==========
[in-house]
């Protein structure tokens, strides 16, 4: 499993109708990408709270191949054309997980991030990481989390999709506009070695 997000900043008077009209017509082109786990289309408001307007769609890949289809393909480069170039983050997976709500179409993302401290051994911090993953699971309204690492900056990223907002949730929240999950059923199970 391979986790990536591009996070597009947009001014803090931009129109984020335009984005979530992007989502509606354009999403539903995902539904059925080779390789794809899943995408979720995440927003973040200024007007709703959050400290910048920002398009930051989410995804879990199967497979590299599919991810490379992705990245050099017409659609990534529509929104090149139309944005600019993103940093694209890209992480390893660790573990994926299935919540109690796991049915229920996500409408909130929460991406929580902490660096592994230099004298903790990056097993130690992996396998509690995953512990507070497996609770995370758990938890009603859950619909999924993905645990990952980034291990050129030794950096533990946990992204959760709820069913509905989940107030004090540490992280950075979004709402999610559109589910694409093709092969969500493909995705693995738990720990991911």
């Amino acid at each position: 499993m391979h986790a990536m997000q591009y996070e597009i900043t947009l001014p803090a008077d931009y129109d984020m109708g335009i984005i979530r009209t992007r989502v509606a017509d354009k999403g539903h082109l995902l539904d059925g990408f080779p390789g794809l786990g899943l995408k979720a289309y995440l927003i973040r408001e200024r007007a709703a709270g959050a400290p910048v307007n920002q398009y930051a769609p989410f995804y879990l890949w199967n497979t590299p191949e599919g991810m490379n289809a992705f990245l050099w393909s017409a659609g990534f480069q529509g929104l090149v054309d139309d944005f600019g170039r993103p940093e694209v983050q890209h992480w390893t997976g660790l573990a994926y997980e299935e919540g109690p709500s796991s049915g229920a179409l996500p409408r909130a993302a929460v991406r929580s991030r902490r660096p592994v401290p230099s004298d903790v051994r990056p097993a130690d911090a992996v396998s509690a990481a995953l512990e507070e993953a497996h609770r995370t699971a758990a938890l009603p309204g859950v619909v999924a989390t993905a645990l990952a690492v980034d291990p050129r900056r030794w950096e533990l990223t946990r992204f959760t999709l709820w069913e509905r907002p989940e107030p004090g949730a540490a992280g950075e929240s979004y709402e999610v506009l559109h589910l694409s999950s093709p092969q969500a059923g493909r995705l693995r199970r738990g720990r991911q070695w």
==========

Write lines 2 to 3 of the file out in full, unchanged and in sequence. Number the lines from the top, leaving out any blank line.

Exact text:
């Protein structure tokens, strides 16, 4: 499993109708990408709270191949054309997980991030990481989390999709506009070695 997000900043008077009209017509082109786990289309408001307007769609890949289809393909480069170039983050997976709500179409993302401290051994911090993953699971309204690492900056990223907002949730929240999950059923199970 391979986790990536591009996070597009947009001014803090931009129109984020335009984005979530992007989502509606354009999403539903995902539904059925080779390789794809899943995408979720995440927003973040200024007007709703959050400290910048920002398009930051989410995804879990199967497979590299599919991810490379992705990245050099017409659609990534529509929104090149139309944005600019993103940093694209890209992480390893660790573990994926299935919540109690796991049915229920996500409408909130929460991406929580902490660096592994230099004298903790990056097993130690992996396998509690995953512990507070497996609770995370758990938890009603859950619909999924993905645990990952980034291990050129030794950096533990946990992204959760709820069913509905989940107030004090540490992280950075979004709402999610559109589910694409093709092969969500493909995705693995738990720990991911």
């Amino acid at each position: 499993m391979h986790a990536m997000q591009y996070e597009i900043t947009l001014p803090a008077d931009y129109d984020m109708g335009i984005i979530r009209t992007r989502v509606a017509d354009k999403g539903h082109l995902l539904d059925g990408f080779p390789g794809l786990g899943l995408k979720a289309y995440l927003i973040r408001e200024r007007a709703a709270g959050a400290p910048v307007n920002q398009y930051a769609p989410f995804y879990l890949w199967n497979t590299p191949e599919g991810m490379n289809a992705f990245l050099w393909s017409a659609g990534f480069q529509g929104l090149v054309d139309d944005f600019g170039r993103p940093e694209v983050q890209h992480w390893t997976g660790l573990a994926y997980e299935e919540g109690p709500s796991s049915g229920a179409l996500p409408r909130a993302a929460v991406r929580s991030r902490r660096p592994v401290p230099s004298d903790v051994r990056p097993a130690d911090a992996v396998s509690a990481a995953l512990e507070e993953a497996h609770r995370t699971a758990a938890l009603p309204g859950v619909v999924a989390t993905a645990l990952a690492v980034d291990p050129r900056r030794w950096e533990l990223t946990r992204f959760t999709l709820w069913e509905r907002p989940e107030p004090g949730a540490a992280g950075e929240s979004y709402e999610v506009l559109h589910l694409s999950s093709p092969q969500a059923g493909r995705l693995r199970r738990g720990r991911q070695w």